Facebook
Edutopia on Facebook
Twitter
Edutopia on Twitter
Google+
Edutopia on Google+
Pinterest
Edutopia on Pinterest Follow Me on Pinterest
WHAT WORKS IN EDUCATION The George Lucas Educational Foundation

(Updated 11/2013)

My 8th-graders do their best writing when it is part of a project that is meaningful to them and will be published in some way when they are finished. So over the years, my students have written and illustrated children's books for schools in Uganda, published magazines on topics of their choice, blogged poems from their autobiographies, and showcased their best work in online portfolios.

But I have never seen students write with as much enthusiasm as they did last November when all 91 of my 8th-graders participated in the Young Writers Program of National Novel Writing Month (a.k.a. NaNoWriMo). I must admit, I was not confident that all of my 13-year-old students would jump at the chance to write a novel in a month. Even my most creative projects have left some students doodling in the margins, bereft of inspiration. But write an entire novel? In a month? Was I crazy?

Some students confessed to being terrified when I announced this novel-writing challenge, but by the time November 1st arrived, they were all anxious to start their stories. And their enthusiasm and creativity caught me by surprise. Using Google docs to peek into their novels-in-progress, I discovered clever and original zombie apocalypse stories, tragic teen dramas, Percy Jackson/Harry Potter/Twilight fan fiction, hilarious road trip chronicles, and underdog athlete sagas. For the first time in my 20-year career, students came flying in the door begging for writing time -- yes, begging to write! Our classroom was transformed.

Five Steps to Meet the Challenge

Although the challenge to write a novel may light a powerful fire under your students, they need much more than a challenge if you want them to be successful and win with NaNoWriMo. This is what worked for us.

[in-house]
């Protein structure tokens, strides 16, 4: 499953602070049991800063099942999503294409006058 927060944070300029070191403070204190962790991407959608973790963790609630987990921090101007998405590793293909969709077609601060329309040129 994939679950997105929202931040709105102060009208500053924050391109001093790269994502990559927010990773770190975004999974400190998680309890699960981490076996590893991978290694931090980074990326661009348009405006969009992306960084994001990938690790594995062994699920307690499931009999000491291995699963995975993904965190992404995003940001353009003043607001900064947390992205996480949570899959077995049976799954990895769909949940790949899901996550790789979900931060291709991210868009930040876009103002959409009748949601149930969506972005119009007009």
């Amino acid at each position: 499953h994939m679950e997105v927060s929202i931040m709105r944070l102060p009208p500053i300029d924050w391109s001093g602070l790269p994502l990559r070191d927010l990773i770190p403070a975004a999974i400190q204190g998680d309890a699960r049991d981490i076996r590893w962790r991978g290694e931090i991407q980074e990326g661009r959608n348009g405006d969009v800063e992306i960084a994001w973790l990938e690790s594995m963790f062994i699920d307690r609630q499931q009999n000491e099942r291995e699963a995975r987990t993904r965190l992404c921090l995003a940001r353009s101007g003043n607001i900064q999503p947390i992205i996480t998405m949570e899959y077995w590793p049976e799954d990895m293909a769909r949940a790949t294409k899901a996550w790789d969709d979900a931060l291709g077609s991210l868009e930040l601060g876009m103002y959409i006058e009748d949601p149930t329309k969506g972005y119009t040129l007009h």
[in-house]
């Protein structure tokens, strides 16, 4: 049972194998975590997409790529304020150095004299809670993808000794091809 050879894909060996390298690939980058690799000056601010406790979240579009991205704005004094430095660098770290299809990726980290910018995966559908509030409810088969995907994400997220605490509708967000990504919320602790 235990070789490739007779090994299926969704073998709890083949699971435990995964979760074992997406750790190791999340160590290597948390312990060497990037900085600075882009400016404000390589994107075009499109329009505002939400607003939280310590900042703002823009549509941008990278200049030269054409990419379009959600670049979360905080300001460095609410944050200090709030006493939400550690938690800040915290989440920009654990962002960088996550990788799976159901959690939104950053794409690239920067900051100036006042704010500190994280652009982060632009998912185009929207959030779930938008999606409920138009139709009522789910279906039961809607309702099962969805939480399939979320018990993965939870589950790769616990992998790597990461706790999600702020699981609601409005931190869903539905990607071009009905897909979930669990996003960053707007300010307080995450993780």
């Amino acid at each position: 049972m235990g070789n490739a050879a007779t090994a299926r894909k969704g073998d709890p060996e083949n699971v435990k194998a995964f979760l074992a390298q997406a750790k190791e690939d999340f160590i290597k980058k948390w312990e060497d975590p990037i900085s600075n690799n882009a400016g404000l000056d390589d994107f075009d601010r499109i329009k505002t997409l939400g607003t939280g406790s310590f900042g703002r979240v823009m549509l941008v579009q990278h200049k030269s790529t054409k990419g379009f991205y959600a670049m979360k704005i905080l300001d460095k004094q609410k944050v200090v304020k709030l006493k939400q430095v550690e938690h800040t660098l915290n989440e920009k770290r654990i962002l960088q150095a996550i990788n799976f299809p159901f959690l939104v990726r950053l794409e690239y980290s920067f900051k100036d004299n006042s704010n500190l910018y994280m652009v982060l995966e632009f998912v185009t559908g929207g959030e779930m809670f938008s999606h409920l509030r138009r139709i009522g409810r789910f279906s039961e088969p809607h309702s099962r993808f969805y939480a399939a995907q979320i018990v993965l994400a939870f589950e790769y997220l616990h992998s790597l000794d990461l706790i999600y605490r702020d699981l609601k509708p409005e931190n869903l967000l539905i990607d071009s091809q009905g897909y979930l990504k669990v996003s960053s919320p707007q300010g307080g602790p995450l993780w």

1) Plan ahead for your students to be successful.

What happens after they get that great idea for a novel? NaNoWriMo's Young Writers Program offers grade-level workbooks chock-full of graphic organizers, step-by-step instructions, examples and advice that helped my students prepare for the challenge. Teachers need to facilitate lots of brainstorming and planning time prior to November so that our students are ready to dive in, start writing on November 1 and keep writing the entire month.

2) Figure out the technology.

Although word processing and online accounts aren't necessary for participation in NaNoWriMo, they certainly made a significant difference for my students. How will your students write their novels? Is there a computer lab on campus? Are there laptops that can be shared between classrooms? We used our library's computer lab until a grant from a local foundation gave us classroom laptops. For low-income schools, NaNoWriMo offers a loaner programof word processors. Since NaNoWriMo gives students lots of online support (including individual tracking of their word counts toward their goals), I highly recommend that teachers figure out some way for their students to have access to Internet-connected computers for this project.

3) Schedule time for their writing.

Writing a novel in a month calls for time every day to write. Fortunately, my principal recognizes the value of writing and PBL, and she agreed to let me suspend all other classwork and homework for the month of November so that my students could work on their novels every day. Aside from some mini-lessons at the start of each class period to address issues like dialogue punctuation, character development and writer's block, our class periods were devoted to non-stop writing.

4) Join them in the challenge.

The first week of NaNoWriMo, I put the opening page of my own novel-in-progress on the board for my students to read. I wanted to share something I had discovered in my first day of writing: when I had one of my characters slam a door, it gave me an idea for a character's flashback to her father, who never slammed a door. This quick lesson taught my students about flashbacks, but also showed them that their teacher was writing and learning along with them. Our principal even joined us, sometimes bringing her laptop to our classroom to write with us. We were all "writing buddies" on the NaNoWriMo site, which meant our students could see our progress (or lack of it) throughout the month. Suddenly our writing looked nothing like "school work" and more like a community of writers: adults and teens, struggling together on a very real-world kind of writing.

5) Celebrate milestones towards success.